During the first day,
orbit was raised to a period of 89.6 minutes which was maintained up to
the point when the final climb to ISS was initiated on 2 November (see
figure on the right).
During 31 october I was
work all day, so I tried pick up Soyuz TM-31 on 121.75 MHz with my
time switch for the radio and tape recorder, but - to my surprise - the
Windows clock did not run properly and all recordings were made 10
too late. When I rebooted the computer the problem disappeared.
The crew's mike was
during the passes, but they did not say much. On the 1353-1356 UT pass
they reported an engine burn and kept using the term "illuminatora
This referred to condensation of water near the periscope in the
module of the Soyuz, specifically the viewing screen. The advise from
ground was to switch on electrical heating and ventilator near
On the next pass reports from Chris van den Berg and other trackers in Europe showed that the crew still used 121.75 MHz and that they reported on hatch opening (which occured at 1023 UT).
My autorecording system
permits the radio to be tuned to one frequency and I had banked on the
crew swicthing to the good old Mir frequency (VHF1) of 143.625 MHz soon
oafter entering ISS. However, it took until three hours after docking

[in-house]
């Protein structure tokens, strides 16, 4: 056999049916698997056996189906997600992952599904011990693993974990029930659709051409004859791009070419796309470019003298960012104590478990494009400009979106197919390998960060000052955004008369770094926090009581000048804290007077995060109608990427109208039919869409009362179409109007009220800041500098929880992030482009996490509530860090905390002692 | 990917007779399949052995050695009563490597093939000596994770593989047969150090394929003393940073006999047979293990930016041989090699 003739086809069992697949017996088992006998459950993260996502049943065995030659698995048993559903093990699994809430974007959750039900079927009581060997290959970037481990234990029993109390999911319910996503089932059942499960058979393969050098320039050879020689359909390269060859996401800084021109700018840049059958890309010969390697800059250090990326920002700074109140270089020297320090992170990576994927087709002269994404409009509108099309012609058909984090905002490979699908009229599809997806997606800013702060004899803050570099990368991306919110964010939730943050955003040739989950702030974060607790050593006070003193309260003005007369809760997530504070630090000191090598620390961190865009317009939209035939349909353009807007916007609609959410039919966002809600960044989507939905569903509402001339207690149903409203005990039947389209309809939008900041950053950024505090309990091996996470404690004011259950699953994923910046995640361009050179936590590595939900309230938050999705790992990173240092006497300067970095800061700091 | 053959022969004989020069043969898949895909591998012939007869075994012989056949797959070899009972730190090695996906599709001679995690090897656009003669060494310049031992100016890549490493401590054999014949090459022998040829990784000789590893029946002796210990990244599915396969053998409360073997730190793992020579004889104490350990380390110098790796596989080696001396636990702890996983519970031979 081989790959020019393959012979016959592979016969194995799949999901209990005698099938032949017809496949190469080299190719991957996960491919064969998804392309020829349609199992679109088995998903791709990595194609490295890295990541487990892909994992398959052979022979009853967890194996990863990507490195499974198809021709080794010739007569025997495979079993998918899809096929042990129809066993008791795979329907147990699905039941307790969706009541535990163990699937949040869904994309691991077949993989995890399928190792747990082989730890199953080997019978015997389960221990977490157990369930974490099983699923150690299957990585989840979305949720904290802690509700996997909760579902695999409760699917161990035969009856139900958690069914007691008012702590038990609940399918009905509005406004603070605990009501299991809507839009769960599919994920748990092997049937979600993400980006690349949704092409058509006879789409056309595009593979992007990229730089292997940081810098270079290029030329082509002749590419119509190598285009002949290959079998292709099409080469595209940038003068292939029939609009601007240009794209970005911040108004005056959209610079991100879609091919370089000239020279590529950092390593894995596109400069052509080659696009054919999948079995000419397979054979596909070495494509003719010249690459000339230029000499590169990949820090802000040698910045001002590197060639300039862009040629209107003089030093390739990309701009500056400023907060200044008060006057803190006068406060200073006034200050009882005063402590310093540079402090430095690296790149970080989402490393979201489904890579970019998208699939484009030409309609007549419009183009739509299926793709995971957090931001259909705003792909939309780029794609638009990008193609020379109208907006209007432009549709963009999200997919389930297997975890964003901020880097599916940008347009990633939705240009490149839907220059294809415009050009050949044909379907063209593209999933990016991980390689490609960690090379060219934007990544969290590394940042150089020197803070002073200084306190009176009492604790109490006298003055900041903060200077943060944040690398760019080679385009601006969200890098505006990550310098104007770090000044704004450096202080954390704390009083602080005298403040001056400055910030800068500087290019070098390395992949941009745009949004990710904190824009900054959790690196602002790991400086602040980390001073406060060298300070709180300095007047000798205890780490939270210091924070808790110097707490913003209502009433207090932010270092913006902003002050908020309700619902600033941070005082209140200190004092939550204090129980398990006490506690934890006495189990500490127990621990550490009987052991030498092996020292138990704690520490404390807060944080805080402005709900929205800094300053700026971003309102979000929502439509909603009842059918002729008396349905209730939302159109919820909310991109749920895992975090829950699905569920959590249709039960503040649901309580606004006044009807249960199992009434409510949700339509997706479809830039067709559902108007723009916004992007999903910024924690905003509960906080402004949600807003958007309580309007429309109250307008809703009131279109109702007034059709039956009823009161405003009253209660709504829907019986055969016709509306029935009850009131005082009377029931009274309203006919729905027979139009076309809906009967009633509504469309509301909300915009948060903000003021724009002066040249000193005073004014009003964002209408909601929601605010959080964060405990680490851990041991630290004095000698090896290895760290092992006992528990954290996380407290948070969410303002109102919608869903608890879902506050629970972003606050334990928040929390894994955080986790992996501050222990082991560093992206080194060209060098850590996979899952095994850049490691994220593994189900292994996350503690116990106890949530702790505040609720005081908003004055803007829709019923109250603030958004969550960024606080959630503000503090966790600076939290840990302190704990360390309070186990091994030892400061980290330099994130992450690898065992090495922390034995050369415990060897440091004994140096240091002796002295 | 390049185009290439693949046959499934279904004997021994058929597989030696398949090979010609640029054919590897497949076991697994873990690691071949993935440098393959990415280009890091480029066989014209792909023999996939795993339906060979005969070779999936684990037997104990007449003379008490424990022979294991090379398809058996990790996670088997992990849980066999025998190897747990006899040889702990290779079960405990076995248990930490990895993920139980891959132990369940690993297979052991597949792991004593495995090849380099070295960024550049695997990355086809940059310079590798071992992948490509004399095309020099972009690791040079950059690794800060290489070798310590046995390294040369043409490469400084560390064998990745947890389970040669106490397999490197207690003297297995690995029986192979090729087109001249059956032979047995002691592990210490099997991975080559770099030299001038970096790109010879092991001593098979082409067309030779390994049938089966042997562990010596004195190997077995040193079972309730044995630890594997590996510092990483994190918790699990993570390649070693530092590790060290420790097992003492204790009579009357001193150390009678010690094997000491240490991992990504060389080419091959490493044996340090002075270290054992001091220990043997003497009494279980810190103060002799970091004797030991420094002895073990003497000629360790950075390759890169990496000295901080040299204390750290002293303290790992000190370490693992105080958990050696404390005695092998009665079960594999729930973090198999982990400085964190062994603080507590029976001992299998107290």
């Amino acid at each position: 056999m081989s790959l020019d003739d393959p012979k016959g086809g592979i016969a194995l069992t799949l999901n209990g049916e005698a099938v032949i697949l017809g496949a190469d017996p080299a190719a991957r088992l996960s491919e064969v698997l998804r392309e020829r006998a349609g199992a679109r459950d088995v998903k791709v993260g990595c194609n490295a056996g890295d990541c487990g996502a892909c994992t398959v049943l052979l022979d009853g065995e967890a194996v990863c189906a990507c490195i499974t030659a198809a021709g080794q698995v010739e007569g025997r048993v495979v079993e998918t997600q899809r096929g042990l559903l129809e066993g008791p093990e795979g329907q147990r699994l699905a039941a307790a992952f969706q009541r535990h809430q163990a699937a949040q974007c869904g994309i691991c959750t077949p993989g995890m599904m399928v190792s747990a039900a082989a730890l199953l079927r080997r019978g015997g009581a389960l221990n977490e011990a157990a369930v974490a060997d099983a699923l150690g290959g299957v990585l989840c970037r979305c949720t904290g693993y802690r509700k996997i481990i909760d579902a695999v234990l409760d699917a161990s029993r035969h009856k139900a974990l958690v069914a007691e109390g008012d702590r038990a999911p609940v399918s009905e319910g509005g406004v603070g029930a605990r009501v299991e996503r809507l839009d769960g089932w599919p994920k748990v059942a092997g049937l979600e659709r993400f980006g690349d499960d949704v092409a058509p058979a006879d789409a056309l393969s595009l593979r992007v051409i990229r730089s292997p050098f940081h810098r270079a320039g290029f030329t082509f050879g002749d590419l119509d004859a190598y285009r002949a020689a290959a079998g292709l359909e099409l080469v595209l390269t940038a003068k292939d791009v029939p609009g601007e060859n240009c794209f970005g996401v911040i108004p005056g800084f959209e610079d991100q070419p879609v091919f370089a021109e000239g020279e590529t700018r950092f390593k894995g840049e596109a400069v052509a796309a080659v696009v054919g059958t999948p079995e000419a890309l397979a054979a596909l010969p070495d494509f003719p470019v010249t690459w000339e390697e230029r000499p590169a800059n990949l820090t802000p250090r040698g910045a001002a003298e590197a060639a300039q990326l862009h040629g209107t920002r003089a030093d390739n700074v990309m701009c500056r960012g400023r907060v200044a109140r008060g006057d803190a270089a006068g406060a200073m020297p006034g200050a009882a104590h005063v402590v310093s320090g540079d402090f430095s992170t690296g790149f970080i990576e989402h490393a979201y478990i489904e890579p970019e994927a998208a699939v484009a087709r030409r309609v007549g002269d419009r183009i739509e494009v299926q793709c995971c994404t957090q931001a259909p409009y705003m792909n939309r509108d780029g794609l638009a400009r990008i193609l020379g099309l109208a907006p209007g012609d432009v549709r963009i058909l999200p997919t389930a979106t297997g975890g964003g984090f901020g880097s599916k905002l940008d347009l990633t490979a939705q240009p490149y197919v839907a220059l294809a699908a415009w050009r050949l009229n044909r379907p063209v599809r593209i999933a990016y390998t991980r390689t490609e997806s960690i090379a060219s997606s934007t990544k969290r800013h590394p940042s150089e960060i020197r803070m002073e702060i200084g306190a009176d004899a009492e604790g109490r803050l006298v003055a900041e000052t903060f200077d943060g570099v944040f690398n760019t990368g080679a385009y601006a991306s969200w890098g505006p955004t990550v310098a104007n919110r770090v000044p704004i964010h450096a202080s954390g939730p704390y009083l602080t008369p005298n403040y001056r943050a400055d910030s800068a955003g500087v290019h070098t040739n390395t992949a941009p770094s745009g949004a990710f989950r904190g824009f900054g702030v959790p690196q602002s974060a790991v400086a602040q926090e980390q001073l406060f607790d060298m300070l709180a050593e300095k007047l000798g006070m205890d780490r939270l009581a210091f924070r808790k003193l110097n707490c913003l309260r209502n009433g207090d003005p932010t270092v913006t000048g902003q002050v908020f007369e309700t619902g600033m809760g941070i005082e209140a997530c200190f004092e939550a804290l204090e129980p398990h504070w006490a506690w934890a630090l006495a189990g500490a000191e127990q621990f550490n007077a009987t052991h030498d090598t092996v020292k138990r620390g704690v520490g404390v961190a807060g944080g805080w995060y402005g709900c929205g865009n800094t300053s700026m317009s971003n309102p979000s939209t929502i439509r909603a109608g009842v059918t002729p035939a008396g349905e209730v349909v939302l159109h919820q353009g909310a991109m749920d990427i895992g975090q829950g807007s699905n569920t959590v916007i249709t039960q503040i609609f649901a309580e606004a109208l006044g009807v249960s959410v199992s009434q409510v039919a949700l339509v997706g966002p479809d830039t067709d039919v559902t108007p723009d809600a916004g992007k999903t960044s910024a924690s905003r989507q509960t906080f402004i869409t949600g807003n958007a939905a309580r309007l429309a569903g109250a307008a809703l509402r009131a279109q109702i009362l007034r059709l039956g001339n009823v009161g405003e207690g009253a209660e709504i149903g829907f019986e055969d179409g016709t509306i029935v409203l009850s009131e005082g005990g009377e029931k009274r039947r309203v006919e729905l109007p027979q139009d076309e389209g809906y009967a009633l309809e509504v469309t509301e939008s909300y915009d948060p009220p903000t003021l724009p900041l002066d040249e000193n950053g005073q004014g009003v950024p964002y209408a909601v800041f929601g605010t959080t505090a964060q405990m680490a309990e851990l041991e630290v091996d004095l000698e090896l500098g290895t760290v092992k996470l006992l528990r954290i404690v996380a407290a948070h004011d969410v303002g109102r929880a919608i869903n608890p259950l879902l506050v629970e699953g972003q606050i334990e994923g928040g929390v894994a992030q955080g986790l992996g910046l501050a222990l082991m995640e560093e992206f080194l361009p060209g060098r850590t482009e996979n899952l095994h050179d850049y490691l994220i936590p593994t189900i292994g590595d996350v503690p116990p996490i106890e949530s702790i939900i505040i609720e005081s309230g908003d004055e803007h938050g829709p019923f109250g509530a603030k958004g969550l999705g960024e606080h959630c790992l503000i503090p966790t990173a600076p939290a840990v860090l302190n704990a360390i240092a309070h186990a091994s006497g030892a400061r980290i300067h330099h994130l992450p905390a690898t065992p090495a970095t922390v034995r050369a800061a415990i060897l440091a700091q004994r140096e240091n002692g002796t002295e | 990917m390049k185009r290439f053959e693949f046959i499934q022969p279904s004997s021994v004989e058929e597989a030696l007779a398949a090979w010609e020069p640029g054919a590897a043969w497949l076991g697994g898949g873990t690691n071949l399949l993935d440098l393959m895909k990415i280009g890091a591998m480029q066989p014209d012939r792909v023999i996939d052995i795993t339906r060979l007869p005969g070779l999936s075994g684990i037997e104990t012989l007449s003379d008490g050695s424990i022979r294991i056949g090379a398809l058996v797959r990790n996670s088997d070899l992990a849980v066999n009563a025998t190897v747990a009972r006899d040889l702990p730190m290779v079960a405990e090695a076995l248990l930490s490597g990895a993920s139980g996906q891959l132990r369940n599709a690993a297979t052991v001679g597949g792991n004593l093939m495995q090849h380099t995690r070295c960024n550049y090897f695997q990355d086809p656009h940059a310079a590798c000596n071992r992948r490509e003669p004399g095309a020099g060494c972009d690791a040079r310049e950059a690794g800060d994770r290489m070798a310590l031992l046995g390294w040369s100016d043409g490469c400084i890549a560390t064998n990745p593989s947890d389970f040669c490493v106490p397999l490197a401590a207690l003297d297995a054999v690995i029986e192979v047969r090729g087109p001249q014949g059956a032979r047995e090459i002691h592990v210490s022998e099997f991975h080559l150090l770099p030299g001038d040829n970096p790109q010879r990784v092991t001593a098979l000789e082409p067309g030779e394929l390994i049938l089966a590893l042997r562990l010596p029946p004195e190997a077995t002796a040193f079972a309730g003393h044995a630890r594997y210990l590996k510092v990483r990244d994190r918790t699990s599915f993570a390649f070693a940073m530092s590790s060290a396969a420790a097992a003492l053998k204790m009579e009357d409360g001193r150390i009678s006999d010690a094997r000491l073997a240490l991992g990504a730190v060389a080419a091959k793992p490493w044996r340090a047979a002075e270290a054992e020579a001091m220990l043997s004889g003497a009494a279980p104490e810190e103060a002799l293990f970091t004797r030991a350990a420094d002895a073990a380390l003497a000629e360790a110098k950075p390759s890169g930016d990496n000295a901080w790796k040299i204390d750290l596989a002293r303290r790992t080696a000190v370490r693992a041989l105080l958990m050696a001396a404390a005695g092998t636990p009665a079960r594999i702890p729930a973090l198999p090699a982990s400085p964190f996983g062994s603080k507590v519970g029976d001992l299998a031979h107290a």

they appeared on this frequency. However, when they finally did, I was
rewarded by a message in which Bill
Shepherd thanks ground crews in English (92 kB,mp3) (1227 UT, 2
2000). On the next pass Chris van den Berg heard the crew call at
UT: TsUP THIS IS ALPHA, HOW DO YOU READ?? This was
of a coup from the crew and NASA Administrator Goldin had to approve
Alpha' as the ISS callsign for the duration of the first expedition.
Data bursts similar to those picked up from mir were heard on 143.625 MHz. Listen to this excerpt recorded at about 1240 UT. According to a message on Hearsat-L from Ivan Artner these bursts are probably "the 1200Baud radio amateur AX.25 packet radio system often heard from MIR when they were in range of russian tracking stations. This system is ham radio gear but often used for official traffic with TsUP for transfering lists, files etc. so while it's for ham use I think that the russians found it reliable and handy for daily work..(at least much better than their 100Baud teleprinter system was)".
For example, on 4
2000, Jim Kunowsky near Richmond, Virginia and Ron Boyle at Hornell,
York picked up solid voice on 143.625 MHz during the passes shown in
map below (which shows the coverage zones around stations at Wallops
White Sands, and Dryden Flight Center)
The crew will use the communications equipment of Zvezda and Zarya for communications with both flight control teams (Moscow and Houston) and the S-band communications gear in the Unity. So mainly the same frequency as those during MIR-operations will be in use. In the future the crew gets also the possibility to use Ku-band links via TDRS , but this will be much later. The equipment for that purpose is in the recently(during mission STS-92) installed Z1 structure.
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